The pandemic has revealed huge vulnerabilities in the global supply chains. The “just in time” mentality has meant that in the pursuit if efficiency and maintaining freshness, some supply chains are incredibly fragile. I think the keyword is “systems” – being able to view things more holistically, and really understanding the interdependencies across the systems are crucial to ensuring resilience and sustainability.
What are some of the common barriers to a successful digital transformation in agriculture?
The lack of interoperability of systems is a massive challenge, in both hardware and software. Farmers are overwhelmed with data that are spread across many different formats, dashboards, systems, and the integration of that to generate actionable insights for them is difficult. In time, there will be that integration, but at the moment, there are lots of disparate systems which are major headaches for those looking to embrace a digital solution.
What are some of the global trends and opportunities in the agricultural sector?
The drive to net zero GHG (greenhouse gas) emissions means that there is a huge opportunity of technologies like precision agriculture tools to carbon measurement and management. Alternative proteins are going to be major, in both plant-based and industrial fermentation processes, given the environmental and health reasons for consuming less meat and dairy.
South Korea’s agricultural landscape features many small-medium sized personal farms with an ageing population and labour shortages. How can South Korea address the agricultural challenges?
South Korea is not alone in the challenge of an ageing farming population and labour shortages. We hope and expect that robotics and automation will provide access to labour, more highly skilled jobs, and there will inevitably be consolidation of farm holdings as the older generation exits the industry with no successor. We are seeing this happen in the UK. Since leaving the EU, there has been a change to the way farm businesses are supported, so some farmers are choosing to sell out and leave the industry altogether. However, we are also seeing a cohort of really energetic and inspiring young leaders moving into the agricultural industry, some of whom are either part of the family farms or completely new to agriculture. I think selling the dream and vision of a high-tech agricultural industry will help shift and improve the image of agriculture.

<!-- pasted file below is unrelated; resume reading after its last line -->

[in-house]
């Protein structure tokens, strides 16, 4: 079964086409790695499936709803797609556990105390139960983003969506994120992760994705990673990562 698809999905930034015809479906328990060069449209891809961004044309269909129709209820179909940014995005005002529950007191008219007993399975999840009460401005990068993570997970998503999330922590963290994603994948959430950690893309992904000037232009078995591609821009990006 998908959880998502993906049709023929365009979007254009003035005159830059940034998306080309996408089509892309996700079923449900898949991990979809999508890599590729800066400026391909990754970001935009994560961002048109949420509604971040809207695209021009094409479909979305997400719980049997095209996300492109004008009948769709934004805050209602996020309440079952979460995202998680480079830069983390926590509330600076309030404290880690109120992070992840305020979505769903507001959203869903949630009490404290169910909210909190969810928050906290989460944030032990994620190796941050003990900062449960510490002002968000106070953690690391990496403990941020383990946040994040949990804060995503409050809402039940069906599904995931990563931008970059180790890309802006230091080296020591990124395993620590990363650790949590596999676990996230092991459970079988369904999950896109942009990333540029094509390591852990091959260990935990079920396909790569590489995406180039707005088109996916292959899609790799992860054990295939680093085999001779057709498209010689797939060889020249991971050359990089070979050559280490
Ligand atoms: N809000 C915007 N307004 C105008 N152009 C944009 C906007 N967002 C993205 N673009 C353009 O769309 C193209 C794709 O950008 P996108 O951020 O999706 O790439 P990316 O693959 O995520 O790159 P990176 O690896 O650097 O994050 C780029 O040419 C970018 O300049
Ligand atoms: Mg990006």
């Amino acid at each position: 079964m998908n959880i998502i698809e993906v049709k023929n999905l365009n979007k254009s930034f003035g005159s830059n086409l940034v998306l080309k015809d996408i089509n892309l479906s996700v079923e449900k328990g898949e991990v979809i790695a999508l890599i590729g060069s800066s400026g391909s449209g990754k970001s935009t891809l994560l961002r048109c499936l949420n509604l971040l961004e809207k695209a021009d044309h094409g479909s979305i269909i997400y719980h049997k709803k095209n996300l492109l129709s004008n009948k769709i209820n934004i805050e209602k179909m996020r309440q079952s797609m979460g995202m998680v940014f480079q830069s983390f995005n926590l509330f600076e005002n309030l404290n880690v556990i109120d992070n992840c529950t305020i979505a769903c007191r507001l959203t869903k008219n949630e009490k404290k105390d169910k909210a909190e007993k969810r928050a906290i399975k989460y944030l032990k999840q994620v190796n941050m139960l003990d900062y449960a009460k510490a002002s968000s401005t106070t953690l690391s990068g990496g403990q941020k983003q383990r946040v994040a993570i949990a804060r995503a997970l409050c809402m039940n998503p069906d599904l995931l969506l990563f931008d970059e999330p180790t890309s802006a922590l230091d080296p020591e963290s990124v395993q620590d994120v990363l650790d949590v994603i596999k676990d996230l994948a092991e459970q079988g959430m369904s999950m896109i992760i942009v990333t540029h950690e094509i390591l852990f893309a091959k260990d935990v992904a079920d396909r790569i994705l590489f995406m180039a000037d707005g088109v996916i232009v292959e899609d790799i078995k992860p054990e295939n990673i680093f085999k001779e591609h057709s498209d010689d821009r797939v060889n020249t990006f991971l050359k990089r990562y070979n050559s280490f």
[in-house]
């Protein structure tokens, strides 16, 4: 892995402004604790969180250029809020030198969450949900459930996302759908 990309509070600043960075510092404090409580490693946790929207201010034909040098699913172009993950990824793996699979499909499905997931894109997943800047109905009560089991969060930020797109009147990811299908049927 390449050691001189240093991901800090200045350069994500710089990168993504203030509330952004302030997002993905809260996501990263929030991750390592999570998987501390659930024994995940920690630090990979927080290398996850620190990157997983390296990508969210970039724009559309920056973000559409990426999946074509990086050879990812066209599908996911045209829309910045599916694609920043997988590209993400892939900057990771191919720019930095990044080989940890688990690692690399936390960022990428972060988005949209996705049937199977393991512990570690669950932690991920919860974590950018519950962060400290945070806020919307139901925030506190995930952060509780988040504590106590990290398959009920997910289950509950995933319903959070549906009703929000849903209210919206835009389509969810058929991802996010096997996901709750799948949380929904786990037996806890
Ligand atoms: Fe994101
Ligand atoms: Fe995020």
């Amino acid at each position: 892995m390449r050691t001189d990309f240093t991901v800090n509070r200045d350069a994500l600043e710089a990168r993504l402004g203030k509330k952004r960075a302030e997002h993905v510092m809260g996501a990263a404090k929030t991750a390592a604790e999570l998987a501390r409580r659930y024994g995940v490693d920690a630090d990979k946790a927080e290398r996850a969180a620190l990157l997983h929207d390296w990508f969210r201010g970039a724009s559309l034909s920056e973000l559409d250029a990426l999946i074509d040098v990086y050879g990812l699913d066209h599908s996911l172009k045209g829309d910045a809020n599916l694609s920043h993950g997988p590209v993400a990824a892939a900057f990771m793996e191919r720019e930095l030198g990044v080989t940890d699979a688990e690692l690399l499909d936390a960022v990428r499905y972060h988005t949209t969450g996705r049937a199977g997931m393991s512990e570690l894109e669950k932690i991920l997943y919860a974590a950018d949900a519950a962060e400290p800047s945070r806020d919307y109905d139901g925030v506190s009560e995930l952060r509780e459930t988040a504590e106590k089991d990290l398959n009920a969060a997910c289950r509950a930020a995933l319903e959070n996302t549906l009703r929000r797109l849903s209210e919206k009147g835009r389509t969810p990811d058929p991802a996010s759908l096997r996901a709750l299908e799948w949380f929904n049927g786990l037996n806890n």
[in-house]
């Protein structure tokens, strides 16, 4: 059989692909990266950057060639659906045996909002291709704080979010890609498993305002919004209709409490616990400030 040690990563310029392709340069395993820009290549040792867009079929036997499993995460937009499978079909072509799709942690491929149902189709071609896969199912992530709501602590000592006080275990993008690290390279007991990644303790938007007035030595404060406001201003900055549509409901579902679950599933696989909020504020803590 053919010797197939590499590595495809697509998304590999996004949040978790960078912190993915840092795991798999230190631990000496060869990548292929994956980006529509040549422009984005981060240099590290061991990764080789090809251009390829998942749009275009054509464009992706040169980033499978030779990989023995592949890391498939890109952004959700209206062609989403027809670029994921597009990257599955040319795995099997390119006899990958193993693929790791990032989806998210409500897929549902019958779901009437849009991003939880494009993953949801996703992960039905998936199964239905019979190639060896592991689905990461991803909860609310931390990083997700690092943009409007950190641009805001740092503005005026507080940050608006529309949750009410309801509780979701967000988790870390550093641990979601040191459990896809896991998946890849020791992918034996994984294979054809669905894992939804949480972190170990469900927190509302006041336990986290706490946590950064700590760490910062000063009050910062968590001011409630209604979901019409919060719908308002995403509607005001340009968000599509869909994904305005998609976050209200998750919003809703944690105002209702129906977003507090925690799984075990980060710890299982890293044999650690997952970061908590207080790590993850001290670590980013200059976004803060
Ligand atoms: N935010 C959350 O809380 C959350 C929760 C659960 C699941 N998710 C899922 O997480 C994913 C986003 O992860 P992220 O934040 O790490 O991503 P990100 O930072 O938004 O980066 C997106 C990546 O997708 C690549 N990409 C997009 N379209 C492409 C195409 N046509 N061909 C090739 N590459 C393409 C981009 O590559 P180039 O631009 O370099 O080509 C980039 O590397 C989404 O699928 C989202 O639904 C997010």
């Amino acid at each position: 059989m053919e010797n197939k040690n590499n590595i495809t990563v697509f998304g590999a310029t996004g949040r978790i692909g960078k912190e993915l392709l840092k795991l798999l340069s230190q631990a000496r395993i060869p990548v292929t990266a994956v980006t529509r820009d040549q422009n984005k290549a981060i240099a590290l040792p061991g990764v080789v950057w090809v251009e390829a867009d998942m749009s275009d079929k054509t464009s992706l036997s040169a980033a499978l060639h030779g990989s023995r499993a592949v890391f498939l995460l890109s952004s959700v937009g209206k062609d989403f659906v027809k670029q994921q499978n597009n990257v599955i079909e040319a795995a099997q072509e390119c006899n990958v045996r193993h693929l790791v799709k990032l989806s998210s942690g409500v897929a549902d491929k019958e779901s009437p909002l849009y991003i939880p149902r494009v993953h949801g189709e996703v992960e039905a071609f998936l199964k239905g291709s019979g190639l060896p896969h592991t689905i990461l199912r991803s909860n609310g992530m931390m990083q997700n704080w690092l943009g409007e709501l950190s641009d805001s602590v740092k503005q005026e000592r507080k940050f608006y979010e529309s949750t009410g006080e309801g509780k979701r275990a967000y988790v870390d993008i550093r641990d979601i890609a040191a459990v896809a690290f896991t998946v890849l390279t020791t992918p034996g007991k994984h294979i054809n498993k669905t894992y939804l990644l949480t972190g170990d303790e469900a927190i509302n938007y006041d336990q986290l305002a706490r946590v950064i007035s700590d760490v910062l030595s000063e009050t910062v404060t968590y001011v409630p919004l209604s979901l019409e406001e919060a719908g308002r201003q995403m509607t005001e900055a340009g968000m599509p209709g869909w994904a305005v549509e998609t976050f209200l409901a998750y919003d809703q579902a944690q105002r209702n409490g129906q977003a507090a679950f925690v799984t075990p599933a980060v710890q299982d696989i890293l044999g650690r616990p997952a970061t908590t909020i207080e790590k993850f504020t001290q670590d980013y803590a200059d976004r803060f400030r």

You will be delivering the keynote in the upcoming ‘The AI Forum: Agritech’. What will you be presenting on?
I will be speaking about the connections and collaborations to help build an innovation ecosystem for agritech. You cannot apply AI in isolation. You need data sets, ground-truthing, implementation and feedback. It is a multi-actor process. I will also be talking about how to bring different disciplines together to get these ideas out into the fields as effectively as possible.
You are an extremely busy person. What keep you going?
I have a small herd of alpacas. They are incredibly soothing and calming to be around, so I often go and sit with them in the field and we think relaxing thoughts together!
What is your pick-me-up when you are down?
It would have to be a fully loaded gin and tonic (with ice, lemon and all the trimmings) and a good musical like Les Miserables or Hamilton.
What is at the top of your bucket list?
Visiting the Arctic and polar bear watching. I was supposed to go in 2020, but then the pandemic hit, so it is still on top of the list.
As technology continued to advance, many people started to leave agriculture and farming for the highly skilled jobs while agriculture bore the image of being old and outdated. Now, ironically, those same technologies like artificial intelligence (AI), robotics (automation) and data are being implemented in agriculture, hence the name agritech, to help solve the global problems of today and beyond. The partnership of agriculture and technology may originally have seemed like oil and water, but there is a saying that opposites attract. It seems that way in this case, and in a good way. To find out more about all the amazing things Dr. Belinda Clarke and her team at Agri-TechE are doing, check out her keynote at the ‘The AI Forum: Agritech” on Friday 22 October 2021. Registration for the free webinar can be found here.